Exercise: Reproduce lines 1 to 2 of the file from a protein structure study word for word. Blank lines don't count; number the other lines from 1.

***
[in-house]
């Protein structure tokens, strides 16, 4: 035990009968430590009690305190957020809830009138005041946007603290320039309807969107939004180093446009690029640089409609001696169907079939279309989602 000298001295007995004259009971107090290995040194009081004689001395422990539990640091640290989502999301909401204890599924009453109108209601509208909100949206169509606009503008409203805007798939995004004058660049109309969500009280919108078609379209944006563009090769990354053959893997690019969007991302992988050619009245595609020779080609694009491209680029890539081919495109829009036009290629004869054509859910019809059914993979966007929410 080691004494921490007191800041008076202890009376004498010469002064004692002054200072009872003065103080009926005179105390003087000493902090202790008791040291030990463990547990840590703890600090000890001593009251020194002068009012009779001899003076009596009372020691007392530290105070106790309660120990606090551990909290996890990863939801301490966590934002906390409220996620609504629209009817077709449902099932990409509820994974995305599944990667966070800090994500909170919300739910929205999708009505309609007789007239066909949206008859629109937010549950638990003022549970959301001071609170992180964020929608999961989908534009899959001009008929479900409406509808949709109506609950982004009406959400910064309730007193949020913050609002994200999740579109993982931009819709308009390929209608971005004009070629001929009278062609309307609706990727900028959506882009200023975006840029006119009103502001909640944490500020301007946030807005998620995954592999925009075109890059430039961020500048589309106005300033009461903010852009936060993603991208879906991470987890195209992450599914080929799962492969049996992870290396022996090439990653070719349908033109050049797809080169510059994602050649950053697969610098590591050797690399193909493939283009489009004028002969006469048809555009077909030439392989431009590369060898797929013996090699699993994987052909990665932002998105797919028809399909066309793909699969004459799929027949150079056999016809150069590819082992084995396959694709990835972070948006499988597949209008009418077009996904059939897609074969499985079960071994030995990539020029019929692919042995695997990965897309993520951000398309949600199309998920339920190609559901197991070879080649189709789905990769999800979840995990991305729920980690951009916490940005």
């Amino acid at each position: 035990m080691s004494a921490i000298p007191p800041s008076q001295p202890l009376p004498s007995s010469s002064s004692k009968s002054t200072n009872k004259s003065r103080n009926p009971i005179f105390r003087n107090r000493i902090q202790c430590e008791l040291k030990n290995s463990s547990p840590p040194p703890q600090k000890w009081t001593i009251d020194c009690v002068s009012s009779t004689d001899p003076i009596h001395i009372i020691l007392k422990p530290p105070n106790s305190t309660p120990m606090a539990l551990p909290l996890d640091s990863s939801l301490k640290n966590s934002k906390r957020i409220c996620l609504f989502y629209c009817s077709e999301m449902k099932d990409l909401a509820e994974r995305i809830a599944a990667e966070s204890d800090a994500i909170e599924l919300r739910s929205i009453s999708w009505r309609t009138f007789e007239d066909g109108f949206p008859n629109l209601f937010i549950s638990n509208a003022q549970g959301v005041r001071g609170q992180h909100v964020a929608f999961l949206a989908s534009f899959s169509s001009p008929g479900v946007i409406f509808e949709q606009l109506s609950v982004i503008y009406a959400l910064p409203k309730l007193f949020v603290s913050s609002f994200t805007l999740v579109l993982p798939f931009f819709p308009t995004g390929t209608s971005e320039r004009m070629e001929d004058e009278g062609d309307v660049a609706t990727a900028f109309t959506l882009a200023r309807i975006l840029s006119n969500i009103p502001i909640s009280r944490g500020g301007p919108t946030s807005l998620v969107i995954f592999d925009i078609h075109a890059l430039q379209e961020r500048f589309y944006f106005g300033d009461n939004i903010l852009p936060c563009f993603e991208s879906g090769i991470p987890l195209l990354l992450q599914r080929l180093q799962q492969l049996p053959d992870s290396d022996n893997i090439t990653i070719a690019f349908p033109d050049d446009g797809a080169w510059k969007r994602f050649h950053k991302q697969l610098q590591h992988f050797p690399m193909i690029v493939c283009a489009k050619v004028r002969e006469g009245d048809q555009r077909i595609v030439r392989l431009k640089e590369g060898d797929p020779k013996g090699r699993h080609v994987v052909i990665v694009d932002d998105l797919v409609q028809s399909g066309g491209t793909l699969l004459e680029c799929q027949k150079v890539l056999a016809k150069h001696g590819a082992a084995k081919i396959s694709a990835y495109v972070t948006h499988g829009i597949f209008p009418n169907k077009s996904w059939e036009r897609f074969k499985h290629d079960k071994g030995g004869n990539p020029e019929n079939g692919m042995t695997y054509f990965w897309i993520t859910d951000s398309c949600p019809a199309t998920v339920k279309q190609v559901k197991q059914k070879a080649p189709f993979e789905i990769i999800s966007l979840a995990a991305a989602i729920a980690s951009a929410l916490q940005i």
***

[in-house]
């Protein structure tokens, strides 16, 4: 035990009968430590009690305190957020809830009138005041946007603290320039309807969107939004180093446009690029640089409609001696169907079939279309989602 000298001295007995004259009971107090290995040194009081004689001395422990539990640091640290989502999301909401204890599924009453109108209601509208909100949206169509606009503008409203805007798939995004004058660049109309969500009280919108078609379209944006563009090769990354053959893997690019969007991302992988050619009245595609020779080609694009491209680029890539081919495109829009036009290629004869054509859910019809059914993979966007929410 080691004494921490007191800041008076202890009376004498010469002064004692002054200072009872003065103080009926005179105390003087000493902090202790008791040291030990463990547990840590703890600090000890001593009251020194002068009012009779001899003076009596009372020691007392530290105070106790309660120990606090551990909290996890990863939801301490966590934002906390409220996620609504629209009817077709449902099932990409509820994974995305599944990667966070800090994500909170919300739910929205999708009505309609007789007239066909949206008859629109937010549950638990003022549970959301001071609170992180964020929608999961989908534009899959001009008929479900409406509808949709109506609950982004009406959400910064309730007193949020913050609002994200999740579109993982931009819709308009390929209608971005004009070629001929009278062609309307609706990727900028959506882009200023975006840029006119009103502001909640944490500020301007946030807005998620995954592999925009075109890059430039961020500048589309106005300033009461903010852009936060993603991208879906991470987890195209992450599914080929799962492969049996992870290396022996090439990653070719349908033109050049797809080169510059994602050649950053697969610098590591050797690399193909493939283009489009004028002969006469048809555009077909030439392989431009590369060898797929013996090699699993994987052909990665932002998105797919028809399909066309793909699969004459799929027949150079056999016809150069590819082992084995396959694709990835972070948006499988597949209008009418077009996904059939897609074969499985079960071994030995990539020029019929692919042995695997990965897309993520951000398309949600199309998920339920190609559901197991070879080649189709789905990769999800979840995990991305729920980690951009916490940005």